9. Choosing convenience over quality

And on and on....

And let's add the last part of this equation, which is a complete lack of interest on the part of the Music Industry to support better sound quality up to and including playback.

It’s as if no one in the music business, besides Henry Rollins, has heard of hi-fi.
 

hifiguy's picture

I agree with jazzfan, in my ideal world all music from record labels and independent artists would be offered in three distinct download options:

1. HD download, 24/96 or better (wav or flac) 

2. CD quality (wav or flac)

3.  MP3 quality

The fact that iTunes (one of the worlds largest music stores) only offers lossy music is deplorable and frustrating.

deckeda's picture

It used to be that the labels were on the forefront of the tech. Victor Talking Co. was both a label and the popular consumer playback device. Hell --- RCA (back when they were a label + just about everything else) invented the 45rpm record!

Consider that the situation of labels not being involved much in playback was fine, once the formats were established. Even the latecomers such as consumer tape found a place. But digital's direct copying by the public was hilariously unforseen despite CDs appearing as PCs took off.

Based on that information it would appear that a high resolution master is readily available for just about any CD which has been issues in the past several years. Not only should the record companies make this hi-rez master available as a legal download but it should be priced very close to that of the CD. I believe that is what is called "added value".

Bingo. Legitimate hi res (not lossless sold as such) should be the default consumer "format", the new LP which lets listeners grow. Instead, they got the bright idea to differentiate on quality by offering crap (lossy) "normal" (CDs) and new-gen hi-fi (SACD, DVD-A) which fundamentally permitted the art to slide by artificially assigning --- and misplacing --- value.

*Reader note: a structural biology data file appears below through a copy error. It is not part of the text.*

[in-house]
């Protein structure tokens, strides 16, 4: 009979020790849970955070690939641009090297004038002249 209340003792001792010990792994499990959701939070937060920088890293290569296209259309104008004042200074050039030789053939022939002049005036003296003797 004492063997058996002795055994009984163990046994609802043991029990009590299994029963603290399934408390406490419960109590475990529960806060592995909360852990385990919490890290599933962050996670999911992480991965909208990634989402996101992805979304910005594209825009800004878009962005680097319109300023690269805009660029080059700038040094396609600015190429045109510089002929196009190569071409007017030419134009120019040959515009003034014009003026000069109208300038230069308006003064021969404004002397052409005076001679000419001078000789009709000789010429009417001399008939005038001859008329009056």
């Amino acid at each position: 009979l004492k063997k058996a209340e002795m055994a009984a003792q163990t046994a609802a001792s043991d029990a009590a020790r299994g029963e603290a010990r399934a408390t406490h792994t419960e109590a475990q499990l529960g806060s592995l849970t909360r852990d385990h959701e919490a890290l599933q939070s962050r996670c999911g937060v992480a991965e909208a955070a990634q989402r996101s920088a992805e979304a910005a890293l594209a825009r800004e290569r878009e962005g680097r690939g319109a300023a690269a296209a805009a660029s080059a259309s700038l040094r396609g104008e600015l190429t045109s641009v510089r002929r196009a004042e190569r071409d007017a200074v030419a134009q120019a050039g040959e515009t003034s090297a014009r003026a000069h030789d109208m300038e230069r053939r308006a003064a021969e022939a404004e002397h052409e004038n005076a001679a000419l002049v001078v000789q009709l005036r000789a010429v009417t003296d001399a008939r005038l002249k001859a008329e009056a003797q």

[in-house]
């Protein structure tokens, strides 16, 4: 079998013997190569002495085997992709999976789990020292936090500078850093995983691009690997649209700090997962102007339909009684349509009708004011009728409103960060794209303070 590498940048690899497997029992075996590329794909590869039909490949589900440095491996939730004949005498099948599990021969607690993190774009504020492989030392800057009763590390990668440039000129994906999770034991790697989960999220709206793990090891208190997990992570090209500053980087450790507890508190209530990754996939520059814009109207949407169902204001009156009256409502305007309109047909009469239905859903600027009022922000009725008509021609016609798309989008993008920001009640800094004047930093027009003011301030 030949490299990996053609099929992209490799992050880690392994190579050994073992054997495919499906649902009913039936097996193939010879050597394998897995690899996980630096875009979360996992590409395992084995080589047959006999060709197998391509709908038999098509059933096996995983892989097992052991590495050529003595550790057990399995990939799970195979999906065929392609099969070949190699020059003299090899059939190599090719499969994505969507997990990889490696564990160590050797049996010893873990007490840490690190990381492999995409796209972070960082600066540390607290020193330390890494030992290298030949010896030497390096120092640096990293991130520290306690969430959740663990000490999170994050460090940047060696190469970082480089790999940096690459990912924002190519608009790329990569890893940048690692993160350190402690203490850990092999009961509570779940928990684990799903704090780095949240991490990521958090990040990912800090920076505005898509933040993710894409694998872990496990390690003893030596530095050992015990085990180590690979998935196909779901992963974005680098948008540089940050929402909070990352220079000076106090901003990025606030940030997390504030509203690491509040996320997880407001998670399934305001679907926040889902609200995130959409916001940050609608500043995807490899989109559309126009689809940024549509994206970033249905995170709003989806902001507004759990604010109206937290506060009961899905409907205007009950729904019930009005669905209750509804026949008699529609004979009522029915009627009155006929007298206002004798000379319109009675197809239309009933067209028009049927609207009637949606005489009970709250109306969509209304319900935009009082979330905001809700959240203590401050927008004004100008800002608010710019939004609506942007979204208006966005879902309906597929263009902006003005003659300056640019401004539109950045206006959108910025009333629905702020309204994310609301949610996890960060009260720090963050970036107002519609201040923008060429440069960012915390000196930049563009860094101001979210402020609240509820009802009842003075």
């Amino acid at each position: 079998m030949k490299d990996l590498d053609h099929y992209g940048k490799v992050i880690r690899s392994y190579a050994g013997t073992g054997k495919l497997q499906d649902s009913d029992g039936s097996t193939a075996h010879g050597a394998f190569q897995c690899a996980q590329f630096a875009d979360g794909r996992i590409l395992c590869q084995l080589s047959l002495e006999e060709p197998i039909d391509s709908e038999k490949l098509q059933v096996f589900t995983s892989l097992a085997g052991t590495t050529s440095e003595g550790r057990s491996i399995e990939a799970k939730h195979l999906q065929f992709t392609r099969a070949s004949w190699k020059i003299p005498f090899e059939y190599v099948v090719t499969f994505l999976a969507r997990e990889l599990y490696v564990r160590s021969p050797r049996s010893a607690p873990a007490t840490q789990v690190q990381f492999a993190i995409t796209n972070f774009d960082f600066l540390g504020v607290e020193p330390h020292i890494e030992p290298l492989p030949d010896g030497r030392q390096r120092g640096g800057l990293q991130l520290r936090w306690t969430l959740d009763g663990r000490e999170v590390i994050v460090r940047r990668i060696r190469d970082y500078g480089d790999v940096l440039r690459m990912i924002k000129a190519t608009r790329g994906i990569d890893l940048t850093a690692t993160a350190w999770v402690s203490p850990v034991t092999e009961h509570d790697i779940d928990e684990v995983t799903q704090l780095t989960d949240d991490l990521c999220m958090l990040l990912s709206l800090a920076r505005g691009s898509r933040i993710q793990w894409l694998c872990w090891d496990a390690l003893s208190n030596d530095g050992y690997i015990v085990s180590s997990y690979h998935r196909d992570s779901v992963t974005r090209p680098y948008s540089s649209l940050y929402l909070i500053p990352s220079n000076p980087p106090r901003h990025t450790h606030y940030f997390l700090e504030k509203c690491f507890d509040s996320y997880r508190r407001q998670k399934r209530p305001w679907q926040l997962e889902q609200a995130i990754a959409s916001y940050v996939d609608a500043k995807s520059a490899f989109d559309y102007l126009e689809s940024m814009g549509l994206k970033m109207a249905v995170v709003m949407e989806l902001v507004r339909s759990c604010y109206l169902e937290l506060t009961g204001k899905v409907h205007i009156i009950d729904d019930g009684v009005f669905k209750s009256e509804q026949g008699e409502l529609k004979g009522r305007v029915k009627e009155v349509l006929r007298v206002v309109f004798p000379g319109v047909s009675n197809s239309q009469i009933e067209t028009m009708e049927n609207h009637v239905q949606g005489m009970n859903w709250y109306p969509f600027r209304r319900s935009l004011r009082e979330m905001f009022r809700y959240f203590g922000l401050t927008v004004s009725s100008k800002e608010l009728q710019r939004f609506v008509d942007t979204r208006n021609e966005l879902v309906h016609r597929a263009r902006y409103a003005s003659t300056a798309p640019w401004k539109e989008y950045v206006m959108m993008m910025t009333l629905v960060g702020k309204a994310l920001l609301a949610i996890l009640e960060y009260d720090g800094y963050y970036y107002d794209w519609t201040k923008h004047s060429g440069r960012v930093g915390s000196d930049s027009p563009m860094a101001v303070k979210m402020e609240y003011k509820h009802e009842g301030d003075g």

So we're in a chicken-or-egg scenario today because the labels sorta kinda want to maybe sell hi res, or more of it. But they don't really know how, got "locked" into iTunes and other lossy schemes while the world got tired of waiting for them to figure it out.

And now they're stuck with a buying public that largely doesn't know what hi res is or why they might want it --- when it shouldn't even be an issue. Nobody worried about buying LPs and not getting everything out of them; it was implicit you had to get a better stereo.

Today? You gotta deal with file formats, bit rates and sample rates, how to convert them, when to avoid them and so on. How did we get into this mess? Lack of vision and leadership, chasing short-term profits, and worrying about closing the barn door while the barn burned.

Michael Lavorgna's picture

Created the first audiophile label c.1890.

From “In Search Of The Most Important Record Ever Made” (my emphasis):

“Bettini was a wealthy New York host who entertained the elite of the opera world in his home and took the opportunity to record his guests throughout the 1890s. While copies of Bettini's cylinders were very expensive (up to six dollars when the norm was fifty cents) and had small distribution, his catalogue eventually ran to dozens of pages and read like a "who's who" of opera. Yet, only a handful of Bettini's intriguing but fragile cylinders have survived.”

jazzfan's picture

Michael Lavorgna wrote "Neil Young is getting me fired up!"